Opinion | For Black Votes to Count, Don’t Ignore In-Person Voting

Opinion | For Black Votes to Count, Don’t Ignore In-Person Voting

This is especially true for black voters. For the Black Community, voting in person is a solemn and reverent act of historic importance. Our suffrage heroes like John Lewis were severely beaten or died trying to secure the right to vote. Today we encounter voter suppression tactics that become more virulent with each election. Without the full force of the suffrage law, which was decimated by the Supreme Court seven years ago and still not restored by Congress, electoral repression has become widespread and relentless.

In this light, the symbolism of placing the voting slip in the box cannot be overstated. It represents the peak of democratic participation. Therefore black voters tend to prefer personal vote; in the 2018 mid-term elections, 11 percent of black voters cast their ballots in the mail, compared with 24 percent of white voters. And that’s exactly why we need to protect personal voting – both from coronavirus and from repression.

Voter suppression against African Americans is in full swing this year. This is the second presidential election without the full protection of the voting rights law and it is showing. Thirty-six states have voter ID laws and voter cleanups are at one All time high. ONE study Last year the southern states were found to have closed nearly 1,200 polling stations since the Supreme Court overturned the voting rights law. In Kentucky primaryHundreds of thousands of voters – many of them black – were assigned to just one polling station. One recently study The different waiting times have shown what proponents of the vote have long known: voters in color communities wait longer to vote.

In addition, blacks know that their ballots are rejected more often than whites study The Florida elections in 2018 found that ballots cast by minorities were twice as likely to be rejected as by whites. In Georgia civil rights groups sued Secretary of State Brian Kemp and Gwinnett County in 2018 for their high rate of rejection of minority votes in 2018 – the rejection rate was 2.5 percent for white voters and 8 percent for black voters.

Black voters know that face-to-face voting increases the chances that their ballots will be accepted and properly evaluated. Failure to adequately prepare for personal voting can result in the color communities being robbed of both voice and health. Congress should give the $ 4 billion we have requested to states and communities to ensure that voting – whether in person or by mail – is fair, safe, and secure. Each option requires significant financial support. we cannot raise one at the expense of another.

When it comes to postal ballot and postal ballot, every state should establish apology-free postal voting, eligible for all voters, and employ practices to ensure that postal ballots are sent, received and counted on time. Unpleasant demands on witnesses or notaries to observe voters who apply for and fill out postal votes exclude color voters disproportionately and should be discarded. The U.S. Postal Service needs to prepare for the onslaught of ballot papers and ditch sweeping changes by Postmaster General Louis DeJoy that are based on partisanship and subject to several legal challenges, including one submitted by the NAACP.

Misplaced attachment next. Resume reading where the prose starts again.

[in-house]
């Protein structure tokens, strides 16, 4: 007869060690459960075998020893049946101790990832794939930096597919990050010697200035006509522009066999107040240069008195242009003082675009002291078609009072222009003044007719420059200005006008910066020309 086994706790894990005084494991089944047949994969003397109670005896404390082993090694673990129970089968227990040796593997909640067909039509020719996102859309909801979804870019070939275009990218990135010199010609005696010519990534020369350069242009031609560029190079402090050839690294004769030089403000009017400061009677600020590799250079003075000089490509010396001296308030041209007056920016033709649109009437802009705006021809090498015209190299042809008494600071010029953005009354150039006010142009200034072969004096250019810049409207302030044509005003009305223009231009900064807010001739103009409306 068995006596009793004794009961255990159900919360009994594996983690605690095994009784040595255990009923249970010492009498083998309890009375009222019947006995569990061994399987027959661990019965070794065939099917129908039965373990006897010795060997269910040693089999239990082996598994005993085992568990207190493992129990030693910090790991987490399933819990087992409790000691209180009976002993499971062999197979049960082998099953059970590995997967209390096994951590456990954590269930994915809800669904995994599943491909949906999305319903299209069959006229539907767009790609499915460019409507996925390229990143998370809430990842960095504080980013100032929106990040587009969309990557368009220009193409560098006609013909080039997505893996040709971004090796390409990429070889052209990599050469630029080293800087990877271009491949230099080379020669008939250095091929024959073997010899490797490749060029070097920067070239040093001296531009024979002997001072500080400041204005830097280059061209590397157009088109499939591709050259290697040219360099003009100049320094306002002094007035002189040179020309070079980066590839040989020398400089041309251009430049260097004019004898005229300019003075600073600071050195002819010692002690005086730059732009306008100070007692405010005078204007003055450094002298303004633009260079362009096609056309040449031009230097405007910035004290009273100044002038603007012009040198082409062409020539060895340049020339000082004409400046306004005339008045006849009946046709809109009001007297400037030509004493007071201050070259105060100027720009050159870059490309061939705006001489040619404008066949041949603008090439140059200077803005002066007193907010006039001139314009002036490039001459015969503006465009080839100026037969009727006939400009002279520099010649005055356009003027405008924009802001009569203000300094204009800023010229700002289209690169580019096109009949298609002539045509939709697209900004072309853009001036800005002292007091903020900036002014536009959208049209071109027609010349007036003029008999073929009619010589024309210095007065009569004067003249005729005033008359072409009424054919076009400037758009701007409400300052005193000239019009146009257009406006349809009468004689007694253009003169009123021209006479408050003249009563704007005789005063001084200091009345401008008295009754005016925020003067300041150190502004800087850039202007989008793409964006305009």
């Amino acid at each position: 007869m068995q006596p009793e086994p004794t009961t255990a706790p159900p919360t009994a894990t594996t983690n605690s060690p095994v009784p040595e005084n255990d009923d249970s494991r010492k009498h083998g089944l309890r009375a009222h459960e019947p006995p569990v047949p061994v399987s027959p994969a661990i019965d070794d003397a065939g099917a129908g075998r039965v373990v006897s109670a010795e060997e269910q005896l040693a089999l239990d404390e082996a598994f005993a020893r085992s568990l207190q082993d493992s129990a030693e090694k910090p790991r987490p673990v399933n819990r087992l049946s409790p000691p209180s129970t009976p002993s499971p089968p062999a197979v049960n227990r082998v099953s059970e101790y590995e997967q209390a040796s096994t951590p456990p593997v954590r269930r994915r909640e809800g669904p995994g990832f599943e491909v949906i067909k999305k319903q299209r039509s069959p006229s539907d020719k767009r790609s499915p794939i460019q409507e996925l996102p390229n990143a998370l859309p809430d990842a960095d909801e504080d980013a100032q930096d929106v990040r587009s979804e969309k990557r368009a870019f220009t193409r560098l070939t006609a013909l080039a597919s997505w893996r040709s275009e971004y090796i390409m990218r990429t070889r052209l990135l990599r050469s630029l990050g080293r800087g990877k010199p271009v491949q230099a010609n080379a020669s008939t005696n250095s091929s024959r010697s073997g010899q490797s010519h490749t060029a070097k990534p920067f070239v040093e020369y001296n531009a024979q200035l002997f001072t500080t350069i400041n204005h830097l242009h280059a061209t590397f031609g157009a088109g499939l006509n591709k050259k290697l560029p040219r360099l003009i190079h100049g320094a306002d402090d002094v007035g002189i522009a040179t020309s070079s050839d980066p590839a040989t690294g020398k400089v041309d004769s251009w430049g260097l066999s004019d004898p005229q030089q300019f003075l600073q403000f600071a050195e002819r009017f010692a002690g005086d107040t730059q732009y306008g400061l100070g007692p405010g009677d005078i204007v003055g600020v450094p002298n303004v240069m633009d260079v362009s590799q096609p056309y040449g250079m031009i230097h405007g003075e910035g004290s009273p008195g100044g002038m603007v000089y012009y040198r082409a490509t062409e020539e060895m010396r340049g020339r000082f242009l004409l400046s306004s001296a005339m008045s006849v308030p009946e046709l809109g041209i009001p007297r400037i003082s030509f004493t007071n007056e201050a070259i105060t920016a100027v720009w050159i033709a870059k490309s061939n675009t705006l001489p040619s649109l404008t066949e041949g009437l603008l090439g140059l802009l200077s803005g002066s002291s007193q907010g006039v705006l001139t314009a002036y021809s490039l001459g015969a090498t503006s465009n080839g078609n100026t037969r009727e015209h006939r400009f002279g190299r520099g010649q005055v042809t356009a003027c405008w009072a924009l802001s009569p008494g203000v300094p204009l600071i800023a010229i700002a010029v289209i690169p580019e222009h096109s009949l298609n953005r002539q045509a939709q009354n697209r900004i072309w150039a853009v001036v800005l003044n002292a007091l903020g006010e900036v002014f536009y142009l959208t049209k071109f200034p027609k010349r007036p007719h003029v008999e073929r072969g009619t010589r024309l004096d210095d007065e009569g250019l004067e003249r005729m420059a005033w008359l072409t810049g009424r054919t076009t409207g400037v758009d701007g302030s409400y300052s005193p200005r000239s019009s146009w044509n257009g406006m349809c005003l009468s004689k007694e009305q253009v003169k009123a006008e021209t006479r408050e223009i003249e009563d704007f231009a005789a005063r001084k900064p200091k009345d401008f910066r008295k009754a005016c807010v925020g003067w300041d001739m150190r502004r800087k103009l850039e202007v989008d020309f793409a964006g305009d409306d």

However, mail-in voting cannot replace personal voting. Jurisdictions should have adequate polling stations large enough to allow social distancing. Polling stations should be rehabilitated and properly staffed and given resources. We need to identify “problem areas” where the lines are routinely long and have a plan to address them in advance. The NAACP recruits election workers and observers to ensure that the democratic machinery is working as smoothly as possible. Paper votes, which are more secure and reliable, should be used in place of touchscreen devices.

The early voting should be expanded. Unfortunately, ten states including Alabama, Mississippi, and South Carolina still don’t allow it. If available, voters can vote in person by voting early at a polling station or local polling station, avoiding long queues and the post altogether. Even ballot papers that are mailed to voters can be filled out and returned by hand to a polling station or placed in mailboxes, which are in high demand due to fears that the postal service will not deliver ballots on time.

At higher risk for coronavirus and voter repression, black voters face dual threats to democracy this year. No wonder 71 percent of black Americans believe White voters have an easier time voting.

If ever we needed more options for participating in democracy, it is now. All citizens deserve to be able to cast their votes and to have confidence in the integrity of our elections. In a highly competitive election where the future of our democracy is at stake, Americans must trust that everyone can vote freely and safely wherever they choose.


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